He's not the marrying type, but James Bond will be a lasting memory for newlyweds Grant McIntyre and Maxine Morrison on what's possible when saving for a wedding.
In the lead-up to their June wedding, the Melbourne couple were shocked at how easy it would be for costs to skyrocket, notably when Morrison couldn't find the right dress and faced the prospect of spending thousands on something that was not quite perfect.
So Morrison instead chose an off-the-rack dress that could be worn again. With the money saved, the couple treated themselves to a $1300 vintage poster from the famous Bond movie Thunderball that they saw in a shop across the road. Not quite the typical wedding gift, but nonetheless striking.
“We could see there would be a lot of things the money could be better spent on,” Morrison said of the approach they took towards their wedding.
The couple estimates they spent about $24,000, and saved money on several fronts. A winter wedding kept the price down at their reception venue and holding separate "pre-parties" for extended family in their home towns meant the guest list at the wedding didn't swell out of hand.
While pleased with how they organised the wedding, they acknowledge it grew from what was originally intended to be a small occasion with immediate family.
For many couples, a wedding budget is well intentioned but easily stretched as the big day nears. Extra outlays can be justified by the dream of the perfect day or putting on a memorable show, but what if it means going into financial difficulty?
Wedding planner Rob Greca, of Vogue Weddings & Events, says there is little point in a couple paying for an extravagant wedding if it puts strain on the relationship.
"We always tell the bride and groom that they need to understand that the last thing they want to do is tie the knot and then have a burden that they need to pay off - the wedding," he says.
"Having all these elements in the wedding, they need to be sure it's not going to be an issue later on ... we don't want people to spend $60,000 on their wedding and feel like they're celebrities if afterwards they'll struggle to make the payments and have pressure put on the partnership."
Financial planner Laura Menschik, a director at WLM Financial, says discipline is the key in paying for a wedding as things can get out of hand with so many elements to consider.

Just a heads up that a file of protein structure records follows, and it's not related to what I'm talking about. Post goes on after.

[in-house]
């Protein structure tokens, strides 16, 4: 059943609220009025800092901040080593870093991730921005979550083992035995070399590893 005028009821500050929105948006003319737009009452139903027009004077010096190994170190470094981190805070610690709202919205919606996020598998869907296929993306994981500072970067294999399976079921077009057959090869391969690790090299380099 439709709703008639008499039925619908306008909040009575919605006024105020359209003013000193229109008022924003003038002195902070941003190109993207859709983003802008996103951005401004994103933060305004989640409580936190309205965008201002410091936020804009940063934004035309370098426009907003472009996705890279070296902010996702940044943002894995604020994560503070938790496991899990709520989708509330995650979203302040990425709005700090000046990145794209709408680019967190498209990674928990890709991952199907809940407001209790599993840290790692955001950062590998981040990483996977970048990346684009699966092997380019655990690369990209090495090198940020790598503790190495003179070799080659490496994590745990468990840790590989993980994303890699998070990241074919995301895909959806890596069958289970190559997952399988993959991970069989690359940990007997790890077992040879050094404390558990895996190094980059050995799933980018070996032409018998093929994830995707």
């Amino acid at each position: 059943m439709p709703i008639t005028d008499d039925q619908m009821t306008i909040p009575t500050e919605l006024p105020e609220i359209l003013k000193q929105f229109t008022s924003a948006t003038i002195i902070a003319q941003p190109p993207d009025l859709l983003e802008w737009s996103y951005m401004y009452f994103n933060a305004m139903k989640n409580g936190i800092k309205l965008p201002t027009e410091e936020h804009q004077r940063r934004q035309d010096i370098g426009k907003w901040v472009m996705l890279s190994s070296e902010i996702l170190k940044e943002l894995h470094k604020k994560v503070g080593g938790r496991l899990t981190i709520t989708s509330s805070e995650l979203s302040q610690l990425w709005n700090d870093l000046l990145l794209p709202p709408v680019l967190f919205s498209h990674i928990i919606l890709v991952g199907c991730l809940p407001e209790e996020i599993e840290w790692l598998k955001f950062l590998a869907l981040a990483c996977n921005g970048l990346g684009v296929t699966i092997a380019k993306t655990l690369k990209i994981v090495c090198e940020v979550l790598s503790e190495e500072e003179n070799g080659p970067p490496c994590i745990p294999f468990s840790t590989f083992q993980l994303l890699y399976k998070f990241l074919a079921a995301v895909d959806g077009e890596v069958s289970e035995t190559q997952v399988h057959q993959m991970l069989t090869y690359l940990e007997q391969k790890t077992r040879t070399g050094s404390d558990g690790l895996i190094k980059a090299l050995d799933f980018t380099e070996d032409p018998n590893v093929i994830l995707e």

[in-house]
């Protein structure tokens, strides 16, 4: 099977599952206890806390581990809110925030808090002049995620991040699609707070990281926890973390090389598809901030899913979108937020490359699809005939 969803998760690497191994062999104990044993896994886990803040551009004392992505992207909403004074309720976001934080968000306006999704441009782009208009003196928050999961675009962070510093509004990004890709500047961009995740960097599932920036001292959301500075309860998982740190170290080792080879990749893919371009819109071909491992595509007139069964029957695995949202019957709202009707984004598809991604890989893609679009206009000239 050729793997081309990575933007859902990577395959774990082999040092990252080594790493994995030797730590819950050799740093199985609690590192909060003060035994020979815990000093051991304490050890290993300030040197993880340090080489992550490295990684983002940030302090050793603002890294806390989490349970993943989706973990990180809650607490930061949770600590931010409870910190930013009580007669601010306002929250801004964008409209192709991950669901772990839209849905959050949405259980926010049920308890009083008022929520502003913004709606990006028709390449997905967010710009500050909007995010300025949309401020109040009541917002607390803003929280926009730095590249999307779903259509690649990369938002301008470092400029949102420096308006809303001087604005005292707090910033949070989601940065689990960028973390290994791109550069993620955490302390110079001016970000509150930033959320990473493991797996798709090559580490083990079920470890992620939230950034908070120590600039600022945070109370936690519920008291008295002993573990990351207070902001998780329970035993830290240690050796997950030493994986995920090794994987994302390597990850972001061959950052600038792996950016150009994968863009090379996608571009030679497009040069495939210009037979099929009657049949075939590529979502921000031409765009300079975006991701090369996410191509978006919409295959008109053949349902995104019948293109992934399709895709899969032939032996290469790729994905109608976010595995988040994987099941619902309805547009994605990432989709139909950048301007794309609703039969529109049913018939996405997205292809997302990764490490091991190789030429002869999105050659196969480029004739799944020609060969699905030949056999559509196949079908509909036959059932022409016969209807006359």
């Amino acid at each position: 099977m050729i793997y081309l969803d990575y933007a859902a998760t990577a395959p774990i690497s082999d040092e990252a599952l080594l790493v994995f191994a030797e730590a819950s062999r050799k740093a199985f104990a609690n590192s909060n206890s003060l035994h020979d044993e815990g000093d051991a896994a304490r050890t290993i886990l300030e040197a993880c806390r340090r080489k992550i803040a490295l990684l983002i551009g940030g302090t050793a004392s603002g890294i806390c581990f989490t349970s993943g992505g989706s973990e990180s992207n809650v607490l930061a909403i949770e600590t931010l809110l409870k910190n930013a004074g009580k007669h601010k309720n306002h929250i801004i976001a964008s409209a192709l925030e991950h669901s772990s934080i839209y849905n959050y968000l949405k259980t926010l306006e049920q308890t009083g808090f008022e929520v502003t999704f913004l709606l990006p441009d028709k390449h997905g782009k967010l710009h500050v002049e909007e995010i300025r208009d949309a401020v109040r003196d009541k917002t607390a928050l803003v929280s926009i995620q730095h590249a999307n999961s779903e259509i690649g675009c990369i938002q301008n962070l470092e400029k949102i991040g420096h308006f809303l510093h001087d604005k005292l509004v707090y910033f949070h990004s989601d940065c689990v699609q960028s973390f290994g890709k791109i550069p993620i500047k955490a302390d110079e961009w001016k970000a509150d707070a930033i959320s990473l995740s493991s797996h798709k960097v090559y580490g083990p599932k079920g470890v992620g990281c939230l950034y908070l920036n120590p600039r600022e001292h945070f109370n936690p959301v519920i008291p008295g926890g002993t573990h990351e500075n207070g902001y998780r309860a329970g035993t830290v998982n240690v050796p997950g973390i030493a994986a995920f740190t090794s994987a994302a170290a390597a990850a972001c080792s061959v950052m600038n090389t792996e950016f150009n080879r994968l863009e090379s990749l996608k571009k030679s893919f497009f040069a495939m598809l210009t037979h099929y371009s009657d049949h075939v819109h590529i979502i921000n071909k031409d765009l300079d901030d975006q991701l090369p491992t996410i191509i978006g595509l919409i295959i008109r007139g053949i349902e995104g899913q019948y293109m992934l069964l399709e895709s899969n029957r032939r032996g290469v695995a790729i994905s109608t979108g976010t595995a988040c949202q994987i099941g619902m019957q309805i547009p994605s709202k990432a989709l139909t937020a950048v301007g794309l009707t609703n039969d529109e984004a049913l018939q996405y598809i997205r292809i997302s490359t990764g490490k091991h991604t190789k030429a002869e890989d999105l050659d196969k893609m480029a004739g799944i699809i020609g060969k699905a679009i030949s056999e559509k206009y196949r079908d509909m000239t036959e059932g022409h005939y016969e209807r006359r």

"It's natural to say 'I've seen that and it's going to be so fabulous. I must have it'," she says.
"But do you need to have it or can you compromise and have something else?"
Menschik says it's vital for couples to be aware of all the costs they will incur, and to consider what resources they have – the relative who bakes, for example, or the friend with a vintage car – and to even consider creating a "slush fund" in case there are last-minute costs.
She says couples should start saving as soon as the proposal is accepted, so they form good saving habits and learn their capabilities. But above all, don't deviate from the budget, even if the in-laws are paying.
"Sometimes it's worth having everyone sit down at the beginning when the couple has announced their engagement with both sets of parents," she says.
"I've seen where one set of parents is quite well off and the other is not … it can get a bit stressful on all parts, so if people can agree at the beginning that these are the rules of the game, nobody is put out or flustered or disappointed."
Greca says there is no "standard" wedding, but says on average, his company's clients spend about $35,000 for about 150 guests.
He says a lot of his clients are "time poor" when it comes to planning such a big event – or leave things too late – and so often prefer someone with proven organisation skills.
“We see a lot of people come to us with six months to go panicking when the pressure is on, can we help them out regarding the event,” he says.
Wedding planners take a cut of the budget, but Greca says having someone objective in charge means there is no exceeding the budget.
Justin and Anna Klietz, also of Melbourne, said they had a stress-free lead-up to their May wedding by saving beforehand, which allowed them to make early deposits on their biggest expenses.
Their wedding cost $38,000 and they were satisfied with value for money, although some costs couldn't be avoided despite their research.
“We feel that the same services would no doubt have been cheaper had we not mentioned the word 'wedding' during the negotiations,” Justin Klietz said.
“But there's not much you can do about that.”
The story Diamonds are forever, but why not save on the wedding? first appeared on The Sydney Morning Herald.